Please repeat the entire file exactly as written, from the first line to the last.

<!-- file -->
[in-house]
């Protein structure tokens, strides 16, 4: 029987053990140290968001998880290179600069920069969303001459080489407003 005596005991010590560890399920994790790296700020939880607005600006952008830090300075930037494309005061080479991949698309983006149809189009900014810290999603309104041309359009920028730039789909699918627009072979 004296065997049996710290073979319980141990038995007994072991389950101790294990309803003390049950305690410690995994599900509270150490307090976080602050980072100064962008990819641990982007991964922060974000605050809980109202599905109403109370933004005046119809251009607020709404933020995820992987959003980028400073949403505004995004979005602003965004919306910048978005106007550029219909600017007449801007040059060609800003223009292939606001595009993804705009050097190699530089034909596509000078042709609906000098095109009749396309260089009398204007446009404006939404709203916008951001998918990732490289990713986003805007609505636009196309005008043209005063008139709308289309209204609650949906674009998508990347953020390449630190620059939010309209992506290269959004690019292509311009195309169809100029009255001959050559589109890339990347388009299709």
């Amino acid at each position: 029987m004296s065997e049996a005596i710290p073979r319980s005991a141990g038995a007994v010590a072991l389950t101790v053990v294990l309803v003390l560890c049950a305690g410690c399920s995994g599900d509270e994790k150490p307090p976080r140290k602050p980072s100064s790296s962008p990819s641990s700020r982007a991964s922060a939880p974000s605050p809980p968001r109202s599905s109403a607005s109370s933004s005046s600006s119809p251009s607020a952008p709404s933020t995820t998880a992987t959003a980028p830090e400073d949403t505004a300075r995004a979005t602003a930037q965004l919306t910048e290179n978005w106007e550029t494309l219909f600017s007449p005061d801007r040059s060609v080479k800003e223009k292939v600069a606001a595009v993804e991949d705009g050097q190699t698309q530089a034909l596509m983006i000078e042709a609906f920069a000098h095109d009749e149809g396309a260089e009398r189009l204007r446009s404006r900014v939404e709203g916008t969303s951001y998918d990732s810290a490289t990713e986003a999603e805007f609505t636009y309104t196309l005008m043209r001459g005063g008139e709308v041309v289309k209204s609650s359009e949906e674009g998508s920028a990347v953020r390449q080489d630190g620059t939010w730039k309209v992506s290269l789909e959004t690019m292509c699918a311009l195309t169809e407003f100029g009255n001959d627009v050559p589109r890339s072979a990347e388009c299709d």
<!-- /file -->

[in-house]
């Protein structure tokens, strides 16, 4: 029987053990140290968001998880290179600069920069969303001459080489407003 005596005991010590560890399920994790790296700020939880607005600006952008830090300075930037494309005061080479991949698309983006149809189009900014810290999603309104041309359009920028730039789909699918627009072979 004296065997049996710290073979319980141990038995007994072991389950101790294990309803003390049950305690410690995994599900509270150490307090976080602050980072100064962008990819641990982007991964922060974000605050809980109202599905109403109370933004005046119809251009607020709404933020995820992987959003980028400073949403505004995004979005602003965004919306910048978005106007550029219909600017007449801007040059060609800003223009292939606001595009993804705009050097190699530089034909596509000078042709609906000098095109009749396309260089009398204007446009404006939404709203916008951001998918990732490289990713986003805007609505636009196309005008043209005063008139709308289309209204609650949906674009998508990347953020390449630190620059939010309209992506290269959004690019292509311009195309169809100029009255001959050559589109890339990347388009299709």
């Amino acid at each position: 029987m004296s065997e049996a005596i710290p073979r319980s005991a141990g038995a007994v010590a072991l389950t101790v053990v294990l309803v003390l560890c049950a305690g410690c399920s995994g599900d509270e994790k150490p307090p976080r140290k602050p980072s100064s790296s962008p990819s641990s700020r982007a991964s922060a939880p974000s605050p809980p968001r109202s599905s109403a607005s109370s933004s005046s600006s119809p251009s607020a952008p709404s933020t995820t998880a992987t959003a980028p830090e400073d949403t505004a300075r995004a979005t602003a930037q965004l919306t910048e290179n978005w106007e550029t494309l219909f600017s007449p005061d801007r040059s060609v080479k800003e223009k292939v600069a606001a595009v993804e991949d705009g050097q190699t698309q530089a034909l596509m983006i000078e042709a609906f920069a000098h095109d009749e149809g396309a260089e009398r189009l204007r446009s404006r900014v939404e709203g916008t969303s951001y998918d990732s810290a490289t990713e986003a999603e805007f609505t636009y309104t196309l005008m043209r001459g005063g008139e709308v041309v289309k209204s609650s359009e949906e674009g998508s920028a990347v953020r390449q080489d630190g620059t939010w730039k309209v992506s290269l789909e959004t690019m292509c699918a311009l195309t169809e407003f100029g009255n001959d627009v050559p589109r890339s072979a990347e388009c299709d």